PGN: First crush? TW: There was a boy named Sheldon that I liked in elementary school. [Laughs.] Bald-headed, brown-skinned and he was so mean! But I liked him!
PGN: When did you start to transition? TW: When I was 20. I don’t know why it was in my head, but I had the idea that at 20 I would be considered grown, so no one could say anything to me.
PGN: What was the scariest thing about it? TW: I didn’t have any fear about transitioning. Though I do remember walking down the street in D.C. one time with a girlfriend of mine and she suddenly said, “Be careful, that man has a knife!” I was so naïve I didn’t understand that he wanted to attack us just because of who we were. Next thing I knew, he swung the knife at our heads and we were running down the street. It was my first understanding that people might want to hurt me just because of my lifestyle.
PGN: You transitioned in a time when it wasn’t really heard of and certainly wasn’t accepted as much as it is now. TW: No, it wasn’t. This was in 1977 and it wasn’t heard of, though a lot of the girls were doing it. But back then, most girls transitioned with the thought that you would just live your life as a woman and never tell anybody. You weren’t supposed to be open about it. Once you had surgery, you never told anyone except your mate. That’s how it was back then. Once you were a woman, you put your past in a closet. I guess I’m part of that era. I have fought really hard to be respected as a woman. I don’t know if the girls nowadays really fight for the right to be totally respected as women after the surgery. You hear a lot of trans this and trans that and I don’t get it. Maybe I’m old-school, but once you have the surgery, you’re supposed to be a woman. Your birth certificate says female, your driver’s license says female and yet in articles I read, they still refer to you as a “transwoman.” And it’s like, what was it all for? Why did I go through all of this if I’m not going to be considered a woman? To me, transgender means transition. Moving from one gender to another, but once you’re there, that should be it if that’s what you want. I don’t know if girls today feel any kind of way about that, but I know I do. I don’t like the term.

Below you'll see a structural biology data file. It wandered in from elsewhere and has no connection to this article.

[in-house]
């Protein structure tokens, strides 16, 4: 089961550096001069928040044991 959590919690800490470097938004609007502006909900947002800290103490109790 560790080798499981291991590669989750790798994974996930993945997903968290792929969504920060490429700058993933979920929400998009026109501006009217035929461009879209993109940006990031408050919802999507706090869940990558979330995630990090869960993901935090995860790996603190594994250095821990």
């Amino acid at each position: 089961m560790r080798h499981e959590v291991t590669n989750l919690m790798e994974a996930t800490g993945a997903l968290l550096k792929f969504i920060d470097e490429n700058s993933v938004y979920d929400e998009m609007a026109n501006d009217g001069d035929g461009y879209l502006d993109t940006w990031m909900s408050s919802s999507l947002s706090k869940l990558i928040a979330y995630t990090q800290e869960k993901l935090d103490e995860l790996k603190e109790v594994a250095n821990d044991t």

PGN: So what would you like to say about Teddy? TW: I’m sorry that he’s not with us anymore. I wanted to go to the funeral, but I didn’t want to be disrespectful and I didn’t want to be disrespected. So I just had a little quiet prayer and a little quiet tear after he was gone. I met his mother in 2001. When he died [in 2010], my first thought was for her. He was her only child. I know she has grandkids, but it must be terrible to lose a child.
PGN: And the accident? TW: We were on Lincoln Drive when the brakes went out. The car hit a guardrail, crossed into the opposite traffic lane and hit two trees. The one thing that always bothered me was that the news media got there before the ambulance did. It upset me to think that people were calling for publicity before they called for help.